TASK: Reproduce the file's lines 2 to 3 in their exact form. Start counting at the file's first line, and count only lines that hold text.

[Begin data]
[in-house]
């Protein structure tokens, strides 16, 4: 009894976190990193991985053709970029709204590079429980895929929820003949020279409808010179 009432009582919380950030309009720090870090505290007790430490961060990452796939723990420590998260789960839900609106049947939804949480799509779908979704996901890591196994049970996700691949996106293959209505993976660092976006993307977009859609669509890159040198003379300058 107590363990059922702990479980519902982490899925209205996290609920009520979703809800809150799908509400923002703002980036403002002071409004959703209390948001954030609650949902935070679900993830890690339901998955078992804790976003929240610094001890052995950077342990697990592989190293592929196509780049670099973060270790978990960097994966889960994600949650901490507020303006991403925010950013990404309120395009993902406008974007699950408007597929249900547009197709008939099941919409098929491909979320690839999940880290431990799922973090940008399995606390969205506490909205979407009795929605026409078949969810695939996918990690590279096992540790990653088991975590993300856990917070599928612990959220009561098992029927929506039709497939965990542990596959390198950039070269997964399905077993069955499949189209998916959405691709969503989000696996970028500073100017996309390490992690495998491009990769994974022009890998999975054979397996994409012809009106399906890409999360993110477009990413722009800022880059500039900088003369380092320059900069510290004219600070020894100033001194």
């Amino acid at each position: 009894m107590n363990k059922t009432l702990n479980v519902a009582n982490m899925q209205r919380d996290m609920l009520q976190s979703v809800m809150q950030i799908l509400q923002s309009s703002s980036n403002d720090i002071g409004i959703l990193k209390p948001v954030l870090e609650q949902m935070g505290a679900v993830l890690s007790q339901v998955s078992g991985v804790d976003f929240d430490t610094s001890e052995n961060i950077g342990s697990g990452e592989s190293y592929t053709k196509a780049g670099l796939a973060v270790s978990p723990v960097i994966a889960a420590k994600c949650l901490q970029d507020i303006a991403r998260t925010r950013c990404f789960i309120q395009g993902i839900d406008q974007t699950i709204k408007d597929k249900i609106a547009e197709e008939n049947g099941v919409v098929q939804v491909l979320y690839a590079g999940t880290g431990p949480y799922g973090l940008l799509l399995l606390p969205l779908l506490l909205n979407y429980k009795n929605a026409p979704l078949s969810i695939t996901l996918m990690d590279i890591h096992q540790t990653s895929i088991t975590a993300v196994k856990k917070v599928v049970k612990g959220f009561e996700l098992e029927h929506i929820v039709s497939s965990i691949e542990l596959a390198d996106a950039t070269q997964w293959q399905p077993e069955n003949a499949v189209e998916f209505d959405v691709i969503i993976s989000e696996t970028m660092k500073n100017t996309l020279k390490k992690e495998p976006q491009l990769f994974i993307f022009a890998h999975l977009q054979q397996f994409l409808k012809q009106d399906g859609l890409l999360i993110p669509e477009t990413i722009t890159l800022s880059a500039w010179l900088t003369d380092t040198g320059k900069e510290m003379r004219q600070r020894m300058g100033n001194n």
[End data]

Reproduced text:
């Protein structure tokens, strides 16, 4: 009894976190990193991985053709970029709204590079429980895929929820003949020279409808010179 009432009582919380950030309009720090870090505290007790430490961060990452796939723990420590998260789960839900609106049947939804949480799509779908979704996901890591196994049970996700691949996106293959209505993976660092976006993307977009859609669509890159040198003379300058 107590363990059922702990479980519902982490899925209205996290609920009520979703809800809150799908509400923002703002980036403002002071409004959703209390948001954030609650949902935070679900993830890690339901998955078992804790976003929240610094001890052995950077342990697990592989190293592929196509780049670099973060270790978990960097994966889960994600949650901490507020303006991403925010950013990404309120395009993902406008974007699950408007597929249900547009197709008939099941919409098929491909979320690839999940880290431990799922973090940008399995606390969205506490909205979407009795929605026409078949969810695939996918990690590279096992540790990653088991975590993300856990917070599928612990959220009561098992029927929506039709497939965990542990596959390198950039070269997964399905077993069955499949189209998916959405691709969503989000696996970028500073100017996309390490992690495998491009990769994974022009890998999975054979397996994409012809009106399906890409999360993110477009990413722009800022880059500039900088003369380092320059900069510290004219600070020894100033001194």
């Amino acid at each position: 009894m107590n363990k059922t009432l702990n479980v519902a009582n982490m899925q209205r919380d996290m609920l009520q976190s979703v809800m809150q950030i799908l509400q923002s309009s703002s980036n403002d720090i002071g409004i959703l990193k209390p948001v954030l870090e609650q949902m935070g505290a679900v993830l890690s007790q339901v998955s078992g991985v804790d976003f929240d430490t610094s001890e052995n961060i950077g342990s697990g990452e592989s190293y592929t053709k196509a780049g670099l796939a973060v270790s978990p723990v960097i994966a889960a420590k994600c949650l901490q970029d507020i303006a991403r998260t925010r950013c990404f789960i309120q395009g993902i839900d406008q974007t699950i709204k408007d597929k249900i609106a547009e197709e008939n049947g099941v919409v098929q939804v491909l979320y690839a590079g999940t880290g431990p949480y799922g973090l940008l799509l399995l606390p969205l779908l506490l909205n979407y429980k009795n929605a026409p979704l078949s969810i695939t996901l996918m990690d590279i890591h096992q540790t990653s895929i088991t975590a993300v196994k856990k917070v599928v049970k612990g959220f009561e996700l098992e029927h929506i929820v039709s497939s965990i691949e542990l596959a390198d996106a950039t070269q997964w293959q399905p077993e069955n003949a499949v189209e998916f209505d959405v691709i969503i993976s989000e696996t970028m660092k500073n100017t996309l020279k390490k992690e495998p976006q491009l990769f994974i993307f022009a890998h999975l977009q054979q397996f994409l409808k012809q009106d399906g859609l890409l999360i993110p669509e477009t990413i722009t890159l800022s880059a500039w010179l900088t003369d380092t040198g320059k900069e510290m003379r004219q600070r020894m300058g100033n001194n």